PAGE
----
Annika’s Journey with the DAP during her Federal Volunteer Service
Meet Annika Jongen, who embarked on a journey with us as part of her Federal Volunteer Service. Over the span of four months, she was part of our team, gaining unique insights into our research. As her engagement with us comes to an end, we sat down with Annika to delve into her experiences and newfound perspectives.
Hello Annika, could you provide a brief introduction of yourself and your journey so far?
Hi, my name is Annika Jongen, I’m 19 years old, and I graduated from high school in June 2022. In September 2022, I started my Federal Volunteer Service at RWTH.
I spent four months each at LLT and CATS, and now I’ve been here at my final station, DAP, since May.
What inspired you to choose the DAP chair at RWTH for your Federal Volunteer Service?
After my high school graduation, I wasn’t sure yet about what I wanted to study, I was drawn to so many subjects and couldn’t make a definite decision. So, I chose to take a “break” from regular studying and spend a year doing the Federal Volunteer Service at RWTH Aachen University. They provided me with a list of participating institutes and chairs, and I chose the ones that seemed most interesting from my perspective.
Before starting my volunteer service, I couldn’t really grasp what “Additive Manufacturing” was all about. But as I delved into the topic and learned more about the chair, I found it quite intriguing and wanted to learn more.
At DAP, I was particularly fascinated by the diverse applications of Additive Manufacturing. I found it really exciting to see research happening in so many areas that could make a significant difference in the future.
Could you share the tasks and responsibilities that have become a part of your journey here?
I mainly worked on programming tables using VBA to make them more user-friendly and feature-rich for day-to-day operations. But I also assist with tasks in the lab and learn a lot about materialography in the process.
How have your interactions with the researchers enriched your experience?
Personally, I find it very interesting to get a peek “behind the scenes.” Back in school, I couldn’t really imagine myself being comfortable in a research environment. But through working with the researchers, I realized that my understanding of research was incomplete, and I actually find the work quite fascinating.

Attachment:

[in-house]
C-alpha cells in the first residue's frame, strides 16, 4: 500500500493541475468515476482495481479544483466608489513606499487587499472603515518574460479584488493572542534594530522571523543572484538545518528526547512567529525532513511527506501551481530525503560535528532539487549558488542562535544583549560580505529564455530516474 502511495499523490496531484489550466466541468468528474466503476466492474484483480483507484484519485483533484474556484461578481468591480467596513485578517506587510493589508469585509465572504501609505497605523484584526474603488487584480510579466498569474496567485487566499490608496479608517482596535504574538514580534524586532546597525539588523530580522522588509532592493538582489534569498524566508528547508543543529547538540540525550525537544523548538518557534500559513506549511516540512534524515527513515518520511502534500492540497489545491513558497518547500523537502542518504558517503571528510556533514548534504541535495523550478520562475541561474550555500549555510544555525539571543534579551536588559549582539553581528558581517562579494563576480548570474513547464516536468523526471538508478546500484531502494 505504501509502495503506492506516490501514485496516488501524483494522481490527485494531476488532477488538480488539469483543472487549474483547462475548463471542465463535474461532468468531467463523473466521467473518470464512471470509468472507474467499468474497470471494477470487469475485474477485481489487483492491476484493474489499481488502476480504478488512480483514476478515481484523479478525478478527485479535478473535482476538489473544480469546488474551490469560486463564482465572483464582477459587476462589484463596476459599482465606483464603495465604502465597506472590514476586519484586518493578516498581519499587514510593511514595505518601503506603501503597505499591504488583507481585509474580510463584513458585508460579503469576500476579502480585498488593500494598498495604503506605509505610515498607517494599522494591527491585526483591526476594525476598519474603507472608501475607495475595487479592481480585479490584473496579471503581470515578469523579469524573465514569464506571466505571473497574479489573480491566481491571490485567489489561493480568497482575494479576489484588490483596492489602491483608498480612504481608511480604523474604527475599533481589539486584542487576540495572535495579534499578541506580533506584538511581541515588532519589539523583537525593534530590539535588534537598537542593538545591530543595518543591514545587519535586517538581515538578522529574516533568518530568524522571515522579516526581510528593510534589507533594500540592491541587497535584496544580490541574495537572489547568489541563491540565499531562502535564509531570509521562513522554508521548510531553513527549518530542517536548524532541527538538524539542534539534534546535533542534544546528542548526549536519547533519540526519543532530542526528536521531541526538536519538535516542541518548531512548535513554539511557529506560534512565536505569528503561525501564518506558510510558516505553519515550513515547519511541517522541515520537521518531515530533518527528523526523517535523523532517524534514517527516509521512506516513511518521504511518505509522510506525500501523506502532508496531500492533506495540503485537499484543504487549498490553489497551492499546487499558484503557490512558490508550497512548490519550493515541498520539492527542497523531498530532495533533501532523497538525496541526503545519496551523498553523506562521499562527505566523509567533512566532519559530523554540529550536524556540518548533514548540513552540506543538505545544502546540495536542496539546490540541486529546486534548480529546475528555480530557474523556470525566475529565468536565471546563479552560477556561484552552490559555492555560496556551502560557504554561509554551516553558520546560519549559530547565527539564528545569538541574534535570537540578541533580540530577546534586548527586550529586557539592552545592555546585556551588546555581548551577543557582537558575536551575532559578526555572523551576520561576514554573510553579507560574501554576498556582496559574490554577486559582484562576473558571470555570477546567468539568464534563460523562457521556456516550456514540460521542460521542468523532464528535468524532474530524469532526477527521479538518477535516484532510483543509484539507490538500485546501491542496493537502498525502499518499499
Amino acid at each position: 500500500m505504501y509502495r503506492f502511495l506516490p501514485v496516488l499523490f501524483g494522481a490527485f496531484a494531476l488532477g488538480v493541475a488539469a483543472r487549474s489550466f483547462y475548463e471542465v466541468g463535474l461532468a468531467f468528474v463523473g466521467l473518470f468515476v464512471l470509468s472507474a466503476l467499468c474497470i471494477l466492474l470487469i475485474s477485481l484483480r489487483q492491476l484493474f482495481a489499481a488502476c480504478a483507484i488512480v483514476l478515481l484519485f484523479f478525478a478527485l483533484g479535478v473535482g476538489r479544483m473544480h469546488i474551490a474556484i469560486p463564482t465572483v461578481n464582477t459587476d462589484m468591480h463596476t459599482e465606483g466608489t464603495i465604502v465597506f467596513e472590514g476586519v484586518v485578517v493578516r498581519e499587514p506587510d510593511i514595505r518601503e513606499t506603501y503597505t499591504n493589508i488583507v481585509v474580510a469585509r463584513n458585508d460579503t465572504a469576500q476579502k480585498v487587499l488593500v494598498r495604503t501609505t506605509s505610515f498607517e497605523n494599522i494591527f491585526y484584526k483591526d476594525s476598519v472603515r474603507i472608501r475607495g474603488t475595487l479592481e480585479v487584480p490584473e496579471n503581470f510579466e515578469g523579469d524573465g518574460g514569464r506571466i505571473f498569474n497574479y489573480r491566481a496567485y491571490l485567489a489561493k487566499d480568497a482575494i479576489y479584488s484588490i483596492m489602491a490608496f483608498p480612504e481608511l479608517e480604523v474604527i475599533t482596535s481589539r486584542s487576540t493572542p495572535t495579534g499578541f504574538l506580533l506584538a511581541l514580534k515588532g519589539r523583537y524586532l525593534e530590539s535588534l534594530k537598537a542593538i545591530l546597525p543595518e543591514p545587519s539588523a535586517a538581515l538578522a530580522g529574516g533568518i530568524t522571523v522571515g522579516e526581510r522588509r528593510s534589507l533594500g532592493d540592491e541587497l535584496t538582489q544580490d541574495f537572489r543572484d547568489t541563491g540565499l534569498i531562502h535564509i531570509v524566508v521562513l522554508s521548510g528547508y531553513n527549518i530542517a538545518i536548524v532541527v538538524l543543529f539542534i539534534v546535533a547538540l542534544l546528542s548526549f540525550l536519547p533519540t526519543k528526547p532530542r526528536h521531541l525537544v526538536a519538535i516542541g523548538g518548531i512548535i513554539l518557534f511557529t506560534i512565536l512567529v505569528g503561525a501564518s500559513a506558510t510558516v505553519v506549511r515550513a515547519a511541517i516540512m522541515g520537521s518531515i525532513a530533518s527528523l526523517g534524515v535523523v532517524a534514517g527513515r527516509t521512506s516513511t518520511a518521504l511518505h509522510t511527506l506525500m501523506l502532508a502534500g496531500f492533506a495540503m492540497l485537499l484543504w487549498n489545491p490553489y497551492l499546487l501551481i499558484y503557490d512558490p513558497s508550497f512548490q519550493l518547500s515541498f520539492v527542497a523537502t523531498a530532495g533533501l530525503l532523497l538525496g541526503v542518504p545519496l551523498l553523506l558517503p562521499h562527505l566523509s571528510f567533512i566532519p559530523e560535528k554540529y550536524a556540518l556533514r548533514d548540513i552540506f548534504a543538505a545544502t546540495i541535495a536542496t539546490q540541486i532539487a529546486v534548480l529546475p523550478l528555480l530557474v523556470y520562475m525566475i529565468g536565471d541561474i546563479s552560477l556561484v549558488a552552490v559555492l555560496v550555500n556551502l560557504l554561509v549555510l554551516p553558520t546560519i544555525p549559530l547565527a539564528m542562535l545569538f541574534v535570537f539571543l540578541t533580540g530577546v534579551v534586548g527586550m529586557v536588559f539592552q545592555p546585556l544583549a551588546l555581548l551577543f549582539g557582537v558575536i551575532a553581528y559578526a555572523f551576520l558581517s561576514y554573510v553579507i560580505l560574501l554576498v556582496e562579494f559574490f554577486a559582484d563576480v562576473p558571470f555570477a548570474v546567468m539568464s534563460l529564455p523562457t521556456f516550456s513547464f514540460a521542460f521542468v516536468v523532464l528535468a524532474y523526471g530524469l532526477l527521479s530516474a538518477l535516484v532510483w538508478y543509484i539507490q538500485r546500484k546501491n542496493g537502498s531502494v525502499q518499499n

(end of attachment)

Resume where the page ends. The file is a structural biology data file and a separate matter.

Do you already know what you want to do after your Federal Volunteer Service?
Yes, I want to study Medical Engineering at FH Aachen University starting in October. I’ve always had a strong interest in medical technology and had considered it as a potential field of study. During my volunteer service, I realized that I genuinely want to pursue this path. I also had the opportunity to meet people connected to this field in each of the institutes I worked at, giving me a glimpse into the practical side of medical technology. In school, I did study medical technology for half a year, but that was naturally limited to theoretical knowledge. Now, I know that I’m interested in both the theoretical and practical aspects of medical engineering.
Do your experiences at DAP help you with your decision-making?
After my first four months of volunteer service, I was already quite sure that I wanted to study medical engineering. Working at DAP solidified my decision, and I’m now looking forward to starting my studies in October. But, at DAP, I certainly learned that engaging with people from different disciplines is essential for achieving the best possible results.
What would you tell others who are considering doing a Federal Volunteer Service at the DAP chair?
I would definitely encourage them to do a Federal Volunteer Service at DAP. I’ve found that such service contributes a lot to personal development. I’ve seen this in myself and heard it from those around me. So, if someone is interested in natural sciences and engineering but isn’t sure about their study path, it’s very helpful to get a taste of the areas that intrigue them. This can make decision-making about the future path easier. They might even discover that they’re more suited for vocational training than a degree, if they prefer the practical aspects they experience during the volunteer service. I can certainly say that DAP welcomes you with open arms, and every day is enjoyable and fulfilling to work here.